Stephanie Coontz, director of research and public education at the Council on Contemporary Families in Austin, Texas, said the idea that political views are a key indicator of a person’s value system is contributing to political divisiveness. She said it’s not discriminatory to look for a partner who belongs to the same political party, “but in some cases it may be unwise.”
“One of the things people find out when they give someone else a chance is that a political disagreement does not mean you don’t share other core values,” said Coontz. “You may be be able to explore them and discuss them and find a middle way, a middle way that is still respectful.”
Last year, Politico Magazine detailed the woes of Trump staffers who faced open hostility and struggled to get dates in Washington, D.C. A 2017 survey by a dating app called OkCupid found that 74% of its users considered voting for Trump a deal-breaker. One reason may be that conventional dating apps appeal more to people living in big cities, which tend to have more Democrat voters.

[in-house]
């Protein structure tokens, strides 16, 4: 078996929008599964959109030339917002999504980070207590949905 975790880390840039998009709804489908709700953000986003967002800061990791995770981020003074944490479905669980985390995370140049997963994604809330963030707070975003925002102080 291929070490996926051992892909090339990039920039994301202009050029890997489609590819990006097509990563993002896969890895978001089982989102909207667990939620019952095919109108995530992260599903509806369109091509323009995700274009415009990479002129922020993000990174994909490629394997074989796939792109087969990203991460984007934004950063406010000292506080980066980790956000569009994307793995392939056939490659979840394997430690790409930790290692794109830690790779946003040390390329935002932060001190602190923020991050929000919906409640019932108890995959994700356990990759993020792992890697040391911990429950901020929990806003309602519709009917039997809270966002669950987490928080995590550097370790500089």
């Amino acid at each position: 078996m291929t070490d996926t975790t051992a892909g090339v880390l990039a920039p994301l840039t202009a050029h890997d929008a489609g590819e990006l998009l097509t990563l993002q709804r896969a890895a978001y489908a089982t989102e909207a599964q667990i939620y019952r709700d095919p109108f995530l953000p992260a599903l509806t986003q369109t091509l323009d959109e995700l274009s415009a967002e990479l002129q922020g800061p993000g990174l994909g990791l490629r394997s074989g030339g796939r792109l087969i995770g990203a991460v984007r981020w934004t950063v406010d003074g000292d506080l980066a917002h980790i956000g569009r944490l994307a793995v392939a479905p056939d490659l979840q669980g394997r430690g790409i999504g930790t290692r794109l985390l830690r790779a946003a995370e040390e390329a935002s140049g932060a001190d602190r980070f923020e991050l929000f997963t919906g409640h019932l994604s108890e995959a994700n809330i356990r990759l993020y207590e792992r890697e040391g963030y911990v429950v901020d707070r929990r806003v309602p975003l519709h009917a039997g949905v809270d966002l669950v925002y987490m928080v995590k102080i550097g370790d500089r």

A 31-year-old Conservatives Only user from Louisiana wrote on his public profile page that he is just looking for “a woman who is conservative enough to not yell at me in a coffee shop about how I am racist because I voted for Donald Trump.” His name is being withheld to protect his privacy.
The man also wrote on his public profile that he is anti-feminist and thinks “feminism has attacked femininity in general and devalues women as whole.”
Righter encourages women to be ladylike and men to make the first move. The app “celebrates men and their masculinity, and women and their femininity,” according to the website, which also says, “We realize this app might not be for everyone.” That includes gay people as there are no options for men seeking men or women seeking women.
In their Righter bios, men write things like “I have morals and love my country,” “2nd amendment purest, just looking for someone to take shooting,” and “I’m so excited to meet someone on here with the same political views as I have! I love my president Trump.”
The founder of Righter, Christy Edwards Lawton, told The Daily Beast that her company would sue leftists who tried to infiltrate the platform.